> Dear Aroiders,
> I'll not write a long e-mail because, as I wrote to some of you in private
> messages, the research on this topic is in fact "very" recent even if the
> idea is may be 20 years old.
> Please find in attachment the figure of a recent paper written by Roger
> Seymour (Univ. of Adelaide, Australia) and myself on the thermogenesis of
> Philodendron melinonii.
> The paper is a bit complicate but the this figure present a real picture
> and the equivalent IR picture of the same inflorescence during
> thermogenesis (heating phase).
> Hence you can see the inflorescence like an insect could "see" it through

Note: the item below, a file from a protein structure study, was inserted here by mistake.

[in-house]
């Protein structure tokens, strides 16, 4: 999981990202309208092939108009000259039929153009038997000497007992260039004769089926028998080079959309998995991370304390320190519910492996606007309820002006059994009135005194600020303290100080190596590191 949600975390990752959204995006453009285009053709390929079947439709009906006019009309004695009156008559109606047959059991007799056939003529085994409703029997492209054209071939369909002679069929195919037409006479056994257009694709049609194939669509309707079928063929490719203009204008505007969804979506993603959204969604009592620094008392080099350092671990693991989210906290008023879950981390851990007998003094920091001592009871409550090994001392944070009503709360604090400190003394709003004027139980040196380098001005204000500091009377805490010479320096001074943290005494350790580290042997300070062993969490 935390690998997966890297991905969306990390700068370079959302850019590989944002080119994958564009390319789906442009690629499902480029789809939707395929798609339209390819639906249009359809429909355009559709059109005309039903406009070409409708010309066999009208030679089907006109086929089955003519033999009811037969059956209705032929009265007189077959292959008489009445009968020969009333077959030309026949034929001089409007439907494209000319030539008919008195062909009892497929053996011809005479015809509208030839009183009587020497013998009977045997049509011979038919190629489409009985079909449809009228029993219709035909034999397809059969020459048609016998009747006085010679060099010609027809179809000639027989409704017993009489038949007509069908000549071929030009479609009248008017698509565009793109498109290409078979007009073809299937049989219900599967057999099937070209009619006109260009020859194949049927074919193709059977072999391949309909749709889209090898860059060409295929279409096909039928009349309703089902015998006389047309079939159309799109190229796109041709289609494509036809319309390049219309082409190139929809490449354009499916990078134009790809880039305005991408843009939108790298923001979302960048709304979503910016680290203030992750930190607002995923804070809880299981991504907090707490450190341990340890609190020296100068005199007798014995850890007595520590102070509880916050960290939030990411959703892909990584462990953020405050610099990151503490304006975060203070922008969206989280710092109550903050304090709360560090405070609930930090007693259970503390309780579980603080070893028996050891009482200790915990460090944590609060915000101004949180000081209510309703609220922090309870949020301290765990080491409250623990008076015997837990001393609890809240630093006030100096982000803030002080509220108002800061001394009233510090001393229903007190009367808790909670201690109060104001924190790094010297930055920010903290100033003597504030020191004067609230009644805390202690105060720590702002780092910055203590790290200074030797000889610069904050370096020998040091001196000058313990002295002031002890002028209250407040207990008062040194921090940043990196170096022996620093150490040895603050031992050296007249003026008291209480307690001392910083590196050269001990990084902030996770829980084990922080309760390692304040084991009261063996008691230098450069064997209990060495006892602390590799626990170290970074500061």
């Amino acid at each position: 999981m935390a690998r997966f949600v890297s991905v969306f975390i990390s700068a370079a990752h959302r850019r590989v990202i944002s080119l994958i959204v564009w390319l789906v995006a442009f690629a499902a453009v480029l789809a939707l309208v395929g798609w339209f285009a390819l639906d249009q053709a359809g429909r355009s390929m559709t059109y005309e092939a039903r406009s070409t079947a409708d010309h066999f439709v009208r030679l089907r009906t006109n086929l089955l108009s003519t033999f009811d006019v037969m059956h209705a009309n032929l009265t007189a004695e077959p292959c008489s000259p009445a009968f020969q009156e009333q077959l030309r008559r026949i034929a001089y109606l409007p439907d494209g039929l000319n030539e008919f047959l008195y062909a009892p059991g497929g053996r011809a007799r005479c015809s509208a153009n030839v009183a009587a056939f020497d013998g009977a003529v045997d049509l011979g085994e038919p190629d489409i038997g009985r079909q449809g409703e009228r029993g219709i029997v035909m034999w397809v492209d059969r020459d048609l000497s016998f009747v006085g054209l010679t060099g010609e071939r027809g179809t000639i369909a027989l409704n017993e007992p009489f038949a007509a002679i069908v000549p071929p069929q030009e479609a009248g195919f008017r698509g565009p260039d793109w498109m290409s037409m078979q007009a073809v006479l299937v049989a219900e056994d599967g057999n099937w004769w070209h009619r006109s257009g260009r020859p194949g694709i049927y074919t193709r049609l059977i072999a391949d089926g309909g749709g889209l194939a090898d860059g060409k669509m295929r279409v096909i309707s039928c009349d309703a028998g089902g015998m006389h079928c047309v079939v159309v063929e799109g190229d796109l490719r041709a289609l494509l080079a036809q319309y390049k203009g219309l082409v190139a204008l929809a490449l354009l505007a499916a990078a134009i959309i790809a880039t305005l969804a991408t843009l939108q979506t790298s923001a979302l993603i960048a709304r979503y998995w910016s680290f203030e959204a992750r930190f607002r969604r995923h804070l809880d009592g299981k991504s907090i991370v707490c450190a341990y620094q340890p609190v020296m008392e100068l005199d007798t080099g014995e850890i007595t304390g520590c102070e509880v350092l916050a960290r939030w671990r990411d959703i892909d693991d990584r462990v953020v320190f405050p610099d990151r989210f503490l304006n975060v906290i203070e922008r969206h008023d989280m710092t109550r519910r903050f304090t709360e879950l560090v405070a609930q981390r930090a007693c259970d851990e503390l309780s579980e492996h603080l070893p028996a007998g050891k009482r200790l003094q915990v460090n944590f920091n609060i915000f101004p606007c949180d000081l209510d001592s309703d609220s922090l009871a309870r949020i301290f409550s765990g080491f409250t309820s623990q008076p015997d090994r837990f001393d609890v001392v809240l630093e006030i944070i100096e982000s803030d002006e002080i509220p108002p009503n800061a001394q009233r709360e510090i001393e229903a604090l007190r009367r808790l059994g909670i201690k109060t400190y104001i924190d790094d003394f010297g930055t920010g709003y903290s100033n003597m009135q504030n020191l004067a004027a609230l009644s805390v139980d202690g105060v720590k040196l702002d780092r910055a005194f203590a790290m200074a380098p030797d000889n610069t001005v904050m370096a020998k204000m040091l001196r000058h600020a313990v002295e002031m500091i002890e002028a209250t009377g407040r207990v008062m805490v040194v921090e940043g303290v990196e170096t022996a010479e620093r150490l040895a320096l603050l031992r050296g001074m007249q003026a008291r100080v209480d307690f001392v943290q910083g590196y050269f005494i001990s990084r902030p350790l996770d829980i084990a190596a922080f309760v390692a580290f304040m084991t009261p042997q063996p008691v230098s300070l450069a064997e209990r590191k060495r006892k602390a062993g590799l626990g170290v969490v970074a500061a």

> its IR receptors. Flashy!!! There is no question if the pollinating beetles
> have IR receptors they can detect a heating inflorescence. The questions
> now to study are:
> Do Cyclocephala beetles have IR receptors ?
> What are their sensibility & efficiency?
> Are IR radiations used as a guide by Cyclocephala beetles to find the
> inflorescences to visit or are odors sufficient ?
> To finish, I would like to say that I have the honor to be the IAS speaker
> during the Annual show next September, and that I'll pleased to tall you
> some "nice "stories around thermogenesis and IR radiations.
> All the best,